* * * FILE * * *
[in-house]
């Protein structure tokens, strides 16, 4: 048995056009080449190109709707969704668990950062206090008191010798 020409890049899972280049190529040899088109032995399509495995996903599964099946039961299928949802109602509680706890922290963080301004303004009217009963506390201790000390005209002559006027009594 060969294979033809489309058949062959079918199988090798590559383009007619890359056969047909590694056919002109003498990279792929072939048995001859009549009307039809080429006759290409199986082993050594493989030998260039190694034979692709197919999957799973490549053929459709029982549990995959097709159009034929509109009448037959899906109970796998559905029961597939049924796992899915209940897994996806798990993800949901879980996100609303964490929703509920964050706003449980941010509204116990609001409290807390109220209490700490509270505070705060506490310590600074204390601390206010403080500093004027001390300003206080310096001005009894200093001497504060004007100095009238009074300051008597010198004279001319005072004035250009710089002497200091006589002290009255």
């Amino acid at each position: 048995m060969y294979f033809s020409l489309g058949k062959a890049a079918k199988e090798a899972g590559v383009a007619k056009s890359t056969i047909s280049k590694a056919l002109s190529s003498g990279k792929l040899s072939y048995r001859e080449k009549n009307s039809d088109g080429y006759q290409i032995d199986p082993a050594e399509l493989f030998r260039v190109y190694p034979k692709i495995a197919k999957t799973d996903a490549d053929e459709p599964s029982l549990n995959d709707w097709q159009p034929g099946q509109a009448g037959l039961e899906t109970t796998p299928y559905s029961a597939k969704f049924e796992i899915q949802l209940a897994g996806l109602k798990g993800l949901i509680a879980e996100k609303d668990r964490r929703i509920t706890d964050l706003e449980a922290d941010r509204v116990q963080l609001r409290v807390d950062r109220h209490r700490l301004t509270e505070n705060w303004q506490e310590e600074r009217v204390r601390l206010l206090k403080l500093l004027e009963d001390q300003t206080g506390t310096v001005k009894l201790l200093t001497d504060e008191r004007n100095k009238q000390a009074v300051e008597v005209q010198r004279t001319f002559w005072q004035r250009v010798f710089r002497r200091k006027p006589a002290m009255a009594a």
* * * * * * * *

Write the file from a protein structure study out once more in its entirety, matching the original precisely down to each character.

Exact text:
[in-house]
């Protein structure tokens, strides 16, 4: 048995056009080449190109709707969704668990950062206090008191010798 020409890049899972280049190529040899088109032995399509495995996903599964099946039961299928949802109602509680706890922290963080301004303004009217009963506390201790000390005209002559006027009594 060969294979033809489309058949062959079918199988090798590559383009007619890359056969047909590694056919002109003498990279792929072939048995001859009549009307039809080429006759290409199986082993050594493989030998260039190694034979692709197919999957799973490549053929459709029982549990995959097709159009034929509109009448037959899906109970796998559905029961597939049924796992899915209940897994996806798990993800949901879980996100609303964490929703509920964050706003449980941010509204116990609001409290807390109220209490700490509270505070705060506490310590600074204390601390206010403080500093004027001390300003206080310096001005009894200093001497504060004007100095009238009074300051008597010198004279001319005072004035250009710089002497200091006589002290009255």
């Amino acid at each position: 048995m060969y294979f033809s020409l489309g058949k062959a890049a079918k199988e090798a899972g590559v383009a007619k056009s890359t056969i047909s280049k590694a056919l002109s190529s003498g990279k792929l040899s072939y048995r001859e080449k009549n009307s039809d088109g080429y006759q290409i032995d199986p082993a050594e399509l493989f030998r260039v190109y190694p034979k692709i495995a197919k999957t799973d996903a490549d053929e459709p599964s029982l549990n995959d709707w097709q159009p034929g099946q509109a009448g037959l039961e899906t109970t796998p299928y559905s029961a597939k969704f049924e796992i899915q949802l209940a897994g996806l109602k798990g993800l949901i509680a879980e996100k609303d668990r964490r929703i509920t706890d964050l706003e449980a922290d941010r509204v116990q963080l609001r409290v807390d950062r109220h209490r700490l301004t509270e505070n705060w303004q506490e310590e600074r009217v204390r601390l206010l206090k403080l500093l004027e009963d001390q300003t206080g506390t310096v001005k009894l201790l200093t001497d504060e008191r004007n100095k009238q000390a009074v300051e008597v005209q010198r004279t001319f002559w005072q004035r250009v010798f710089r002497r200091k006027p006589a002290m009255a009594a």